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President Bush Reaffirms Commitment to Combating AIDS in Africa

December 1, 2011 3 minute Read by Eric G. Bing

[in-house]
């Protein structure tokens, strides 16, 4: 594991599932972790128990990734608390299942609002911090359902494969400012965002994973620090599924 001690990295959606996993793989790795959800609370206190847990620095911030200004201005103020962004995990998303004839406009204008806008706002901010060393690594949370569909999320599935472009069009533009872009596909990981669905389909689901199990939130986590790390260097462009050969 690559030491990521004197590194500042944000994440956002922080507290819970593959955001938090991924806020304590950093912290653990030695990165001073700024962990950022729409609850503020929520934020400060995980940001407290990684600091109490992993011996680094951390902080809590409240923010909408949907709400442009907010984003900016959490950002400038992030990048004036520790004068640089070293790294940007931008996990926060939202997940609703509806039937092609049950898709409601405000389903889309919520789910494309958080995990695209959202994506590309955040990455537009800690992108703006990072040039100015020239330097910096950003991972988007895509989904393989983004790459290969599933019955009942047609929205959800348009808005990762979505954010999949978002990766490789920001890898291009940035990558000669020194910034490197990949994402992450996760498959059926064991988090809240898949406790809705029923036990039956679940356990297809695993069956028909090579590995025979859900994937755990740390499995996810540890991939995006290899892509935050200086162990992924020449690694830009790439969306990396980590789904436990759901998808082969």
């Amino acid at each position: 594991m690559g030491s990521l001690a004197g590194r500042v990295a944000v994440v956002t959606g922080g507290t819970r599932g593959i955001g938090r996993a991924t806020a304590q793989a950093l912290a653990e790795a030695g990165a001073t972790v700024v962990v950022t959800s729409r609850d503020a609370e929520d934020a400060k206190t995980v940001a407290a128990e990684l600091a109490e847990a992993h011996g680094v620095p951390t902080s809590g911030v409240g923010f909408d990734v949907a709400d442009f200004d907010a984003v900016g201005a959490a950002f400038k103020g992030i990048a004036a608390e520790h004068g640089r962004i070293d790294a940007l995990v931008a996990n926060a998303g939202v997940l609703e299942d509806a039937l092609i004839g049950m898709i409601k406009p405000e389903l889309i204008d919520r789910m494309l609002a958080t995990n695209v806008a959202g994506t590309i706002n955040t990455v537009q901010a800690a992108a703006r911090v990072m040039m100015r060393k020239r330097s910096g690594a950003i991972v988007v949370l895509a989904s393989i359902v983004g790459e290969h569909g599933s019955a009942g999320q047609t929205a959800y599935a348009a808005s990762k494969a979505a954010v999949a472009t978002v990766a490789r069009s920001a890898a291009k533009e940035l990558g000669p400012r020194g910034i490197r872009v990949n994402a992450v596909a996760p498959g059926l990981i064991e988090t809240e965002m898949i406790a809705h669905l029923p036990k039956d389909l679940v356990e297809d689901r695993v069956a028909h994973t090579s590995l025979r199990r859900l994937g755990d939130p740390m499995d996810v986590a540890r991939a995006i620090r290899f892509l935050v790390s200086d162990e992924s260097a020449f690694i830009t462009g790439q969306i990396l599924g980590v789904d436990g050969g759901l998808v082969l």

Just a decade ago, with vision and compassion, President George W. Bush began the most massive investment in a single disease by a single nation ever. Through the Global Fund and PEPFAR, the United States has enabled 4.7 million people to take life-sustaining drugs against HIV. Today in Tanzania, President and Mrs. Bush begin their tour of Africa to see the impact of that investment and to recommit to do more through the Pink Ribbon Red Ribbon initiative; a fitting way to spend Worlds AIDS Day. Here in Tanzania, almost one million people have received HIV-related care and support through PEPFAR and over 255,000 are receiving life saving anti-retroviral drugs. In Tanzania, PEPFAR has helped nearly 60,000 pregnant women reduce their risk of transmitting HIV to their babies. We also met a 29-year old woman whose life story reinforced how much work we have left to do. This soft-spoken mother of two with a quiet inner strength began taking anti-retroviral medications immediately upon learning that she was HIV positive. She was determined to beat the disease. She took her medications regularly and did exceedingly well in controlling her HIV. Despite her success in controlling HIV, she was recently diagnosed with advanced cervical cancer – a cancer that is 4 to 5 times more common among women with HIV than others. It is a disease for which there is little treatment in Africa, but one that can be easily and inexpensively prevented. The Bush Institute is partnering with PEPFAR, Susan G. Komen for the Cure, UNAIDS and others for Pink Ribbon Red Ribbon, an initiative that builds upon our successes in HIV, leveraging the PEPFAR platform to combat cervical cancer. The initiative will reduce cervical cancer by 25% among women who are screened in Africa. As President Bush has said, “it is not right to save a woman from HIV, only to let her die from cervical cancer.” Our next stop is Zambia, an African country with a cervical cancer rate that is so high, it rivals only one other – Tanzania.

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